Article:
“Cider-Baked Pork, Red Cabbage, and Apples” appealed to me because I love the combination of apples and pork, a meat which always plays nicely with the sweetness of fruit.


Pork loin can get dry if cooked too long, but these emerge very juicy. They bake over a bed of tart apples, onions and red cabbage, which give everything a soft, pretty fuchsia hue.

Cider vinegar and actual cider add even more vivid apple flavor.

For me, this was also the perfect opportunity to break into my samples of the new Devoto Orchards Cider. The Devoto family makes the small-batch ciders in Sebastopol from estate-grown apples. Susan and Stan Devoto grow more than 50 varieties of heirloom apples, as well as flowers and pinot noir grapes on their 20-acre farm.

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A Summery Taste of Jardesca

A fun new summer sip.

A fun new summer sip.


In summer, nothing satisfies like something chilled, quenching and palate-awakening.

That’s what Jardesca delivers. The fortified wine is made in Sonoma by Roger Morrison and Marshall Dawson, who wanted to create a simple apertif suitable to begin any meal.

Recently, I had a chance to try a sample. The beautiful bottle looks right at home in a garden. Not surprising since Jardesca is made with an eau de vie infused with 10 botanicals, as well as a blend of sweet and dry white wines.

It’s designed to be served not only chilled but on the rocks, which is how I tried it. It’s dry and refreshing, with notes of orange peel, peppermint, grapefruit, mint and a whiff of warm baking spices. Even at 18 percent alcohol, it’s quite smooth with none of that fire at the back of the throat of other aperitifs.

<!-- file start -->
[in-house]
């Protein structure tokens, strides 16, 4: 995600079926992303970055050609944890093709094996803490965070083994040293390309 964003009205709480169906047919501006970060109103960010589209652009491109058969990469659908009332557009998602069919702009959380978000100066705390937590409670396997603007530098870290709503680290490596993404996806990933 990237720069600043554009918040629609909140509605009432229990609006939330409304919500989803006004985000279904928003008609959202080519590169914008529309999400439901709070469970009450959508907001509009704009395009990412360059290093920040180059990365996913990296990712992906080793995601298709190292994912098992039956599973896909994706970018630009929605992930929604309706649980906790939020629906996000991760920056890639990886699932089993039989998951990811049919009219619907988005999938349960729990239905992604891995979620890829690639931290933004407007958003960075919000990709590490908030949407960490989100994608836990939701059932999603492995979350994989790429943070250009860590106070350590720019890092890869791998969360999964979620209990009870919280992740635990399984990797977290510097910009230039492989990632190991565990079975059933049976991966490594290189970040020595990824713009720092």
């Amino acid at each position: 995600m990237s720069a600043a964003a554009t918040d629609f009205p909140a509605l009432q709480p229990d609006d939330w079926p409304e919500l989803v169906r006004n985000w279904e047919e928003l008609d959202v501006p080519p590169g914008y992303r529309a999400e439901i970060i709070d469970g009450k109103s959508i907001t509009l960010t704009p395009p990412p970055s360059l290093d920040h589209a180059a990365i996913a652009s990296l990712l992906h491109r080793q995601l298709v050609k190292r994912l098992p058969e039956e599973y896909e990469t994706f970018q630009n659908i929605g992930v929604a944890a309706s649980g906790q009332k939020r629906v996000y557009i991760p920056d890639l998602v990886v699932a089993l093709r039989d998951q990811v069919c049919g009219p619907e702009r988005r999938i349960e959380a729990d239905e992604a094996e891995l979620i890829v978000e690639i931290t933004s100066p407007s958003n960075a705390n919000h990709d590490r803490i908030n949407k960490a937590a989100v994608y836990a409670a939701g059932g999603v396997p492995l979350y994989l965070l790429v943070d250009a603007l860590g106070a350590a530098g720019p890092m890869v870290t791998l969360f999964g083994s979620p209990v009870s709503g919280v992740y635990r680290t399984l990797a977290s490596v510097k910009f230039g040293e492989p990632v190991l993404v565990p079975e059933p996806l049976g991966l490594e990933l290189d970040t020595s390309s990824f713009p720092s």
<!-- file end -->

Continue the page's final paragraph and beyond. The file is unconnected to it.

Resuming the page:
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J-Pop Summit Festival, Filipino Fare, and More

Enjoy sake and so much more at the J-Pop Festival in San Francisco. (Photo courtesy of J-Pop)

Enjoy sake and so much more at the J-Pop Festival in San Francisco. (Photo courtesy of J-Pop)

San Francisco’s J-Pop Summit

Get your appetite ready for the second annual J-Pop Festival in San Francisco’s Japantown.

The event, 11 a.m. to 6 p.m. July 19-20, celebrates Japanese pop culture, music, fashion, film and food. Admission is free, though some activities will require a fee.

Among the new attractions this year is sake tasting. A number of booths will be set up on Webster Street at Post St., where attendees can enjoy sake tastings and even buy bottles to take home. Admission to this area of the festival is $10 and includes samples from all the participating sake companies. ID will be checked.

If you need some food after all that sake, look no further than the “ramen street.” A half dozen ramen restaurants will set up booths on Post Street between Laguna and Buchanan streets. The ramen will be priced at $8 per serving.

A “Bites & Snacks” area will sell both sweet and savory noshes, including natto (fermented soybeans), onigiiri rice balls by Onigilly, and mochi waffles from Moffle Waffle.

Additionally, look for more than a dozen food trucks, including the Creme Brulee Cart, Bacon Bacon, and the Chairman.

Celebrate Filipino Food at Two Events

Enjoy a one-of-a-kind Filipino-Franco dinner at Left Bank Brasserie in Menlo Park on July 24.

Chef Brendy Monsada will be cooking up dishes influenced by his Filipino heritage. The three-course $45 prix fixe will be served family-style and include beverages.

Among the offerings will be adobong manok (chicken drumette casserole cooked in soy sauce, sugar cane vinegar and garlic); beef kalderata (slow-braised beef short ribs in a savory tomato and peanut sauce); and pritong lapu-lapu (deep-fried grouper with heirloom tomato salsa).  And yes, halo-halo, the layered dessert of fruits, crushed ice, purple ube yam and ice cream is one of the dessert options.

For reservations, call (650) 473-6543 or email:

For more Filipino fare, mark your calendar for Aug. 30 for the first Savor Filipino at Justin Herman Plaza in San Francisco.